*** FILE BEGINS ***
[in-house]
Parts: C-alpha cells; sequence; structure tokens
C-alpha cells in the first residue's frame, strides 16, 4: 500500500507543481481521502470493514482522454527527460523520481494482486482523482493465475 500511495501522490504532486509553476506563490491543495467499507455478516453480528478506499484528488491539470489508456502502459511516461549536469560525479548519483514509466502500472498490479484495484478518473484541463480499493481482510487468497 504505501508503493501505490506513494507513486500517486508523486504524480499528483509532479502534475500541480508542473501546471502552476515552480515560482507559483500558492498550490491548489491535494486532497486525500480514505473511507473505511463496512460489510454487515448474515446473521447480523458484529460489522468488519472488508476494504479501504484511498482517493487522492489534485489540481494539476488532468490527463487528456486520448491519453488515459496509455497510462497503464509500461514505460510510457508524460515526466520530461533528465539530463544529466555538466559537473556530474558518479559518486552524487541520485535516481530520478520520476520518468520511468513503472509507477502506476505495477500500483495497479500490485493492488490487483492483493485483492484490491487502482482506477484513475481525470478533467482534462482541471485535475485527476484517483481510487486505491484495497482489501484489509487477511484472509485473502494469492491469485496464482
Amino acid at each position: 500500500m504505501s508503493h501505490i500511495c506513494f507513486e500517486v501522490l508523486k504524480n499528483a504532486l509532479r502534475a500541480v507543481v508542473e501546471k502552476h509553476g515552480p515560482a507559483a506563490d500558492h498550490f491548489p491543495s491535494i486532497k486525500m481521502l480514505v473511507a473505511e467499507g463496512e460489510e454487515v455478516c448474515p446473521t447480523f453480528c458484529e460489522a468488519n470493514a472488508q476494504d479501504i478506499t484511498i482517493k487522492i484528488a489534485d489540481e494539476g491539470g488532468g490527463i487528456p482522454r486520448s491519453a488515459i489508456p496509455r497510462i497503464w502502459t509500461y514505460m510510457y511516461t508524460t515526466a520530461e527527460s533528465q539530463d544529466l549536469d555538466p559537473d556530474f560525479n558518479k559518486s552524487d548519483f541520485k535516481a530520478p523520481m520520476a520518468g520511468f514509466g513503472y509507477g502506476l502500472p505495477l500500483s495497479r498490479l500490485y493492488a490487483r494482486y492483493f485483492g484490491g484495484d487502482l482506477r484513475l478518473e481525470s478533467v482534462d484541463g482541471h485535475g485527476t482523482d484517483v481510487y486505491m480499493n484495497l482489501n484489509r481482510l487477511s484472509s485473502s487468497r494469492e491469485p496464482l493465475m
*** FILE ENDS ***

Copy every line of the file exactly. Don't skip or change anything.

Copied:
[in-house]
Parts: C-alpha cells; sequence; structure tokens
C-alpha cells in the first residue's frame, strides 16, 4: 500500500507543481481521502470493514482522454527527460523520481494482486482523482493465475 500511495501522490504532486509553476506563490491543495467499507455478516453480528478506499484528488491539470489508456502502459511516461549536469560525479548519483514509466502500472498490479484495484478518473484541463480499493481482510487468497 504505501508503493501505490506513494507513486500517486508523486504524480499528483509532479502534475500541480508542473501546471502552476515552480515560482507559483500558492498550490491548489491535494486532497486525500480514505473511507473505511463496512460489510454487515448474515446473521447480523458484529460489522468488519472488508476494504479501504484511498482517493487522492489534485489540481494539476488532468490527463487528456486520448491519453488515459496509455497510462497503464509500461514505460510510457508524460515526466520530461533528465539530463544529466555538466559537473556530474558518479559518486552524487541520485535516481530520478520520476520518468520511468513503472509507477502506476505495477500500483495497479500490485493492488490487483492483493485483492484490491487502482482506477484513475481525470478533467482534462482541471485535475485527476484517483481510487486505491484495497482489501484489509487477511484472509485473502494469492491469485496464482
Amino acid at each position: 500500500m504505501s508503493h501505490i500511495c506513494f507513486e500517486v501522490l508523486k504524480n499528483a504532486l509532479r502534475a500541480v507543481v508542473e501546471k502552476h509553476g515552480p515560482a507559483a506563490d500558492h498550490f491548489p491543495s491535494i486532497k486525500m481521502l480514505v473511507a473505511e467499507g463496512e460489510e454487515v455478516c448474515p446473521t447480523f453480528c458484529e460489522a468488519n470493514a472488508q476494504d479501504i478506499t484511498i482517493k487522492i484528488a489534485d489540481e494539476g491539470g488532468g490527463i487528456p482522454r486520448s491519453a488515459i489508456p496509455r497510462i497503464w502502459t509500461y514505460m510510457y511516461t508524460t515526466a520530461e527527460s533528465q539530463d544529466l549536469d555538466p559537473d556530474f560525479n558518479k559518486s552524487d548519483f541520485k535516481a530520478p523520481m520520476a520518468g520511468f514509466g513503472y509507477g502506476l502500472p505495477l500500483s495497479r498490479l500490485y493492488a490487483r494482486y492483493f485483492g484490491g484495484d487502482l482506477r484513475l478518473e481525470s478533467v482534462d484541463g482541471h485535475g485527476t482523482d484517483v481510487y486505491m480499493n484495497l482489501n484489509r481482510l487477511s484472509s485473502s487468497r494469492e491469485p496464482l493465475m